Mount Lassen, California

Steven Dutch, Natural and Applied Sciences, University of Wisconsin - Green Bay
First-time Visitors: Please visit Site Map and Disclaimer. Use "Back" to return here.


##

##

The light blue area southwest of Mineral is a former caldera.

##

##Until Mount Saint Helens in 1980, Mount Lassen in California was the most recently active volcano in the United States. It violently erupted in 1914-15 and sporadically until 1917.
##Left and below: views on the road south from Manzanita Lake.
####
####

Bumpass Hell

##A miner nicknamed for an unusual anatomical quirk reputedly discovered this geothermal area on the east flank of Mount Lassen.
####
## Left: view to the east.

Below: fish stocked in one pond fed by hot springs grow fat and lazy.

####
####
##
##Snow in August on the summit trail.

Along Highway 44

####
##Mount Lassen is hardly visible from the approach on highway 44 except for some ranch clearings a few miles west of the park entrance.
####

The Devastated Area

The largest eruption in 1915 set a surge down the northeast side of the volcano, much smaller than Mount St. Helens but just as effective in obliterating everything in its path. The photo below at left shows the area in August, 1968. Note the new snow on the summit. At right is the same scene in June 2003 from almost exactly the same vantage point. Note that there is a lot of snow still here in June. Note also that the area is mostly revegetated.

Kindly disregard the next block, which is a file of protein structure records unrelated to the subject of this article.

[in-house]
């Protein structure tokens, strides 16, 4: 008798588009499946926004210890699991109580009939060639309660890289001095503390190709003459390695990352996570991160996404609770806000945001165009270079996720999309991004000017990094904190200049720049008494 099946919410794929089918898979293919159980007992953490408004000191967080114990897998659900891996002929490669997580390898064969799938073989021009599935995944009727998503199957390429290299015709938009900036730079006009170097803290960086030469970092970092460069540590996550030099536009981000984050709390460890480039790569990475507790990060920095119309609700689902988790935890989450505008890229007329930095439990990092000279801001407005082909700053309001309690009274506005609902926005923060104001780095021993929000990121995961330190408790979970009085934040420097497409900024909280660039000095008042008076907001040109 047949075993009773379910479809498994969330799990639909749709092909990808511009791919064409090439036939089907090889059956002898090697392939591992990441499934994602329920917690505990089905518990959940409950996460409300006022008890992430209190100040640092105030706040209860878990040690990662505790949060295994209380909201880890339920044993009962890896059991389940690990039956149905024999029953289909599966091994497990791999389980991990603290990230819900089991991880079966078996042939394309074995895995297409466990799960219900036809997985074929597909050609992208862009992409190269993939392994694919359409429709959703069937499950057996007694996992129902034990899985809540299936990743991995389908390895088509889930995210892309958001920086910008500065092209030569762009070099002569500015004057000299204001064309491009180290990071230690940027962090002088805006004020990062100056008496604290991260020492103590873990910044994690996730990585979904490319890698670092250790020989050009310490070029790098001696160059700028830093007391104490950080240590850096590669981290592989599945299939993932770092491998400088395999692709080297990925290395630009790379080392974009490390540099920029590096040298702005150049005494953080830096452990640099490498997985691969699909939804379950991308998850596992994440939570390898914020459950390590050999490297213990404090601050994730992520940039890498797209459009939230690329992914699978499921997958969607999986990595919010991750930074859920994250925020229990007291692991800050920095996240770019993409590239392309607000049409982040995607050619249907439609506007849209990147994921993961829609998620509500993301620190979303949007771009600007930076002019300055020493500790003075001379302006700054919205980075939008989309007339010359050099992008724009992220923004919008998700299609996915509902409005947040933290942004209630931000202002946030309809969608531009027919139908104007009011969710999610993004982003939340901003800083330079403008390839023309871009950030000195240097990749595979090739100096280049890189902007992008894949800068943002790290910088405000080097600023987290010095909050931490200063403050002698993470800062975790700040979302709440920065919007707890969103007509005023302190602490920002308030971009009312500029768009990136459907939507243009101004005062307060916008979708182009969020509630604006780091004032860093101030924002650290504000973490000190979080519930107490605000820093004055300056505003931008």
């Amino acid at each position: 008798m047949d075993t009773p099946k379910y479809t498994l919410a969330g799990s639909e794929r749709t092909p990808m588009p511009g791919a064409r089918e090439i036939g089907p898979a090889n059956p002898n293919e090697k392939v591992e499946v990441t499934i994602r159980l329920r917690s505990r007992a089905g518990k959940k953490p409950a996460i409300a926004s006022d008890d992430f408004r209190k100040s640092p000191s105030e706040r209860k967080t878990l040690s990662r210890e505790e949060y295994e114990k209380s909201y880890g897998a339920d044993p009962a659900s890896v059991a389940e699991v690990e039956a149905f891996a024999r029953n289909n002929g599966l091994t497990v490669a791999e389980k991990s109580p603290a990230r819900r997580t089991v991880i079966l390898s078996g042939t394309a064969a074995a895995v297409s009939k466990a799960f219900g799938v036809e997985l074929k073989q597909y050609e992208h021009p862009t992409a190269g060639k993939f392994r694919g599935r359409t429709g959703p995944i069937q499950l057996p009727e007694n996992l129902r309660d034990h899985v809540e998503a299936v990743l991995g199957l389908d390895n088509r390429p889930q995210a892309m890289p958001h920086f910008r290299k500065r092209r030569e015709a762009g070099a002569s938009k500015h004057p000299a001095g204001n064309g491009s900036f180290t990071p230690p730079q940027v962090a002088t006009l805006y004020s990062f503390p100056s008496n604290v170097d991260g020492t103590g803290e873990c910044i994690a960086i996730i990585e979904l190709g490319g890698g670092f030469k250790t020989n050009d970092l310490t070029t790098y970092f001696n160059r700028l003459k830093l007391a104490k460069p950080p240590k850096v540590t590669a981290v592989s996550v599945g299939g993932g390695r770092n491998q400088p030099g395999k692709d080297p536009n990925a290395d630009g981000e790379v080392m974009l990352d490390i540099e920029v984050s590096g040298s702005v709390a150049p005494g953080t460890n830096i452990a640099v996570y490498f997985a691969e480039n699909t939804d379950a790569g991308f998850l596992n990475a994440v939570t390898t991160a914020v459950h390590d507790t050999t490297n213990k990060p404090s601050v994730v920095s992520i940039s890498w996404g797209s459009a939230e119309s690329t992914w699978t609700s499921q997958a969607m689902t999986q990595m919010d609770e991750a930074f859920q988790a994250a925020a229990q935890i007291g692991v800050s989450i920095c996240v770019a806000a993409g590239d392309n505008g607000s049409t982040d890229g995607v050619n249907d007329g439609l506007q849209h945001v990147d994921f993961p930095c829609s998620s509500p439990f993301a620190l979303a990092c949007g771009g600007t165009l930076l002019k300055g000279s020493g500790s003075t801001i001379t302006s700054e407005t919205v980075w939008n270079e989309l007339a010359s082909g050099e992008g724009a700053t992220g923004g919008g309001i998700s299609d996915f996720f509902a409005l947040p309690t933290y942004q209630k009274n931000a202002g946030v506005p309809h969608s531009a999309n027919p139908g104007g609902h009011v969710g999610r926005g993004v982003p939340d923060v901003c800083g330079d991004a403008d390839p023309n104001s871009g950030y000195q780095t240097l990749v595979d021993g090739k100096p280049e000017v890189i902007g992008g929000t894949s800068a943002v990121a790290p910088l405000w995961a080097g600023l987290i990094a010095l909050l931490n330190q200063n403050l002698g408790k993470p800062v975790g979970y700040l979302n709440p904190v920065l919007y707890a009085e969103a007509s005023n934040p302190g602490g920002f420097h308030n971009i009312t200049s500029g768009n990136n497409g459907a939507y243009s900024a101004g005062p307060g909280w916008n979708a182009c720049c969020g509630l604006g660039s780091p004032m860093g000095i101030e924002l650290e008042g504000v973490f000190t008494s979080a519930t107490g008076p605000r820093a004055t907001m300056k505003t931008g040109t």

## ##
##Left and below are additional views of Mount Lassen from the (formerly) Devastated Area
####
####
##Note that although the area is revegetating nicely, the trees are uniform in age and size.

The Hot Rock

##The 1914-15 eruptions of Mount Lassen produced little new magma. What little there was mostly remained in the vent. One exception was this large boulder.
##"Lurching and hissing, this 300 ton chunk of lava was swept down the side of Mount Lassen by a massive mudslide.

On May 19, 1915, molten lava welled up within Summit Crater, quickly melting the deep snow pack on the side of the peak and triggering an avalanche of slush and rocks.

This huge boulder was still scalding hot 40 hours after its wild, 5 mile ride."

##
##Close up of the porphyritic dacite of the boulder.

Chaos Jumbles

##Chaos Crags, in the background, are a series of lava domes. The outer crust spalled off and spilled outward as landslides, covering much of the adjacent area with boulder fields.
####
####

Manzanita Lake

This is the viewpoint for Mount Lassen.

##

####
####

Distant View

A late afternoon view from the south, showing that Mount Lassen is built on the base of a former much larger volcano.
    

Return to Virtual Field Trips Index
Return to Professor Dutch's Home Page

Created 30 July 2003, Last Update 01 July 2012

Not an official UW Green Bay site